Marx was again expelled from the country
London, England
Work Role- Headquarters of the Communist League moved to London, and in 1849- 50 there was a split due to some wanting an immediate uprising creating a revolution for the working class; New York Daily Tribune( withdrew in 1863)
Relationships- German Workers' Educational Society; Charles Dana (main contact); First International
Influences- Believed that the working class should wait and support the bourgeoisie revolution against feudal aristocracy and for governmental reform, and then start their revolution
Cologne, Germany
Work Role- Editor/ journalist of the radical newspaper, Rheinische Zeitung
Relationships- Cologne Circle; Moses Hess (radical socialist)
Influences- Expressed his views on socialism and economics

Fled due to the Prussian authorities banning the newspaper and in fear of being arrested.
Paris, France
Work Role- Co-editor of radical leftist newspaper, the Deutsch-Französische Jahrbücher; Writer for German radical newspaper, Vorwärts!
Relationships- Arnold Ruge (German socialist philosopher); Friedrich Engels (lifelong friend)
Influences- Refined his views on socialism with Hegelian and Feuerbachian ideas of dialectical materialism, while criticizing liberals; convinced working class would be the agent and instrument of the final revolution in history; abandoned Feuerbachian materialism
The Deutsch-Französische Jahrbücher was banned after its first issue and the relationship between Marx and Ruge fell apart with their contrasting ideas on capitalism.
Marxism and historical materialism
Deported from France due to Prussian pressures on the French government.

He was forced to flee to Paris when the Belgian Ministry of Justice accused him of aiding firearms to protesting Belgian workers.
Georg Wilhelm Friedrich Hegel's philosophy;
the classical political economy (economics) of Adam Smith and David Ricardo;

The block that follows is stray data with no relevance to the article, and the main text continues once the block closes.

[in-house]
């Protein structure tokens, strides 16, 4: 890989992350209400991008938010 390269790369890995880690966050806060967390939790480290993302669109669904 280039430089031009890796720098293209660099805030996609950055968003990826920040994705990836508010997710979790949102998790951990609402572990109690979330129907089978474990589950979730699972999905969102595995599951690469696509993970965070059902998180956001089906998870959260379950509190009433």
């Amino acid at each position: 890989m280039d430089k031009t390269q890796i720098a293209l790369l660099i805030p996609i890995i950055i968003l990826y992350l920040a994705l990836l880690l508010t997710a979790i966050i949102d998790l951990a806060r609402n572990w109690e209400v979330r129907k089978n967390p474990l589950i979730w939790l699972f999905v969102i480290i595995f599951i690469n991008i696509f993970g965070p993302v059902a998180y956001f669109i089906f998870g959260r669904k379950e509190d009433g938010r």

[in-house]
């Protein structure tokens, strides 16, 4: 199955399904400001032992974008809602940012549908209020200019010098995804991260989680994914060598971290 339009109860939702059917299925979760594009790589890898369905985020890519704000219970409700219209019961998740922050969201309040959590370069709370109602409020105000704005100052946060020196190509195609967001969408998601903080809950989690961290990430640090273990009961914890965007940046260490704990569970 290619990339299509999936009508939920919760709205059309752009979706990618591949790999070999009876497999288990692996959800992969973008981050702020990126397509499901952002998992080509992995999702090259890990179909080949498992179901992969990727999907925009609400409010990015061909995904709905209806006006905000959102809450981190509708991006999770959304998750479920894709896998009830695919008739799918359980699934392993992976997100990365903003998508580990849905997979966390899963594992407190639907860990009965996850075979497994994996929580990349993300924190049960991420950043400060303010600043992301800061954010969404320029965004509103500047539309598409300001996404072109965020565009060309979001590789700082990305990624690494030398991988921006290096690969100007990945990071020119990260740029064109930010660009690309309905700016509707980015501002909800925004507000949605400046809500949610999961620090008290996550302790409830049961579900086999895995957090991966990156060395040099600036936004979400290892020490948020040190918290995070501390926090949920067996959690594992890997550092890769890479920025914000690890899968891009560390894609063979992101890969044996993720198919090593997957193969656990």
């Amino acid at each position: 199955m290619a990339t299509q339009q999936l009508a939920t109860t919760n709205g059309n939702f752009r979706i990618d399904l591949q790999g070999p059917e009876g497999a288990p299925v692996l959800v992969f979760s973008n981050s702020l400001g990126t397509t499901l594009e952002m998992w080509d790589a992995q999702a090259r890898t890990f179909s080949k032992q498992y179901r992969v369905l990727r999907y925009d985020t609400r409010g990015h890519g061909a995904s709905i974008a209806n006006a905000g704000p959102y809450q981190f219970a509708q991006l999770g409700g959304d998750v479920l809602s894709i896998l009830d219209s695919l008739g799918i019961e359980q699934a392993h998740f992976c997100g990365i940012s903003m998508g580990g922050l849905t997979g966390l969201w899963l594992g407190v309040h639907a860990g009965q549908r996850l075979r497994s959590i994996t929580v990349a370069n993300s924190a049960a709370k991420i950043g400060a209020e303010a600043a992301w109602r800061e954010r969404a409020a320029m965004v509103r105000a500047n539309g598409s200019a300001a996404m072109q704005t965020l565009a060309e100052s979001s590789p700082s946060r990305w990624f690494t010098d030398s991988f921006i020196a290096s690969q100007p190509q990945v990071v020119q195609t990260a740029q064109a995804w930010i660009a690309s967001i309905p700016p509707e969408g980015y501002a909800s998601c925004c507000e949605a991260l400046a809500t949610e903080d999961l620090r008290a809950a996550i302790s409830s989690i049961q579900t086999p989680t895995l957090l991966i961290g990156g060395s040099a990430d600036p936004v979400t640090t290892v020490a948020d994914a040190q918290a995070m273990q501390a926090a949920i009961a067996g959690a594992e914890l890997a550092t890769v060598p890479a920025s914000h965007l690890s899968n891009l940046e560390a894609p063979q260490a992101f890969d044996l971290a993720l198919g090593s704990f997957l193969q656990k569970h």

French socialist thought, in particular the thought of Jean-Jacques Rousseau, Henri de Saint-Simon, Pierre-Joseph Proudhon, and Charles Fourier;
earlier German philosophical materialism, particularly that of Ludwig Feuerbach;
the working class analysis by Friedrich Engels.
Sociology book

Marxism and birth to modern sociology.
Lasting impressions in economics, philosophy, etc.
Social science (testable theories)
Ideas of capitalism to communism (classless society)
The economic system at any given time determines the current ideas in relation to history keeping up to changing stages
Father of conflict theory
Scorpion and Felix
Capital, Volume I
The Civil War in France
The Civil War in the United States
A Contribution to the Critique of Political Economy
Critique of Hegel's Philosophy of Right
Critique of the Gotha Program
The Difference Between the Democritean and Epicurean Philosophy of Nature
Economic and Philosophic Manuscripts of 1844
The Eighteenth Brumaire of Louis Napoleon
Das Kapital
Marx's notebooks on the history of technology
Mathematical manuscripts of Karl Marx
Notes on James Mill
On the Jewish Question
The Philosophical Manifesto of the Historical School of Law
The Poverty of Philosophy
Theories of Surplus Value
Theses on Feuerbach
Wage Labour and Capital
The Communist Manifesto
1. Abolition of property in land and application of all rents of land to public purposes.
2. A heavy progressive or graduated income tax.
3. Abolition of all right of inheritance.
4. Confiscation of the property of all emigrants and rebels.
5. Centralization of credit in the hands of the state, by means of a national bank with state capital and an exclusive monopoly.
6. Centralization of the means of communication and transport in the hands of the state.
7. Extension of factories and instruments of production owned by the state; the bringing into cultivation of wastelands, and the improvement of the soil generally in accordance with a common plan.
8. Equal liability of all to labor. Establishment of industrial armies, especially for agriculture.
9. Combination of agriculture with manufacturing industries; gradual abolition of the distinction between town and country, by a more equable distribution of the population over the country.
10. Free education for all children in public schools. Abolition of children's factory labor in its present form. Combination of education with industrial production, etc., etc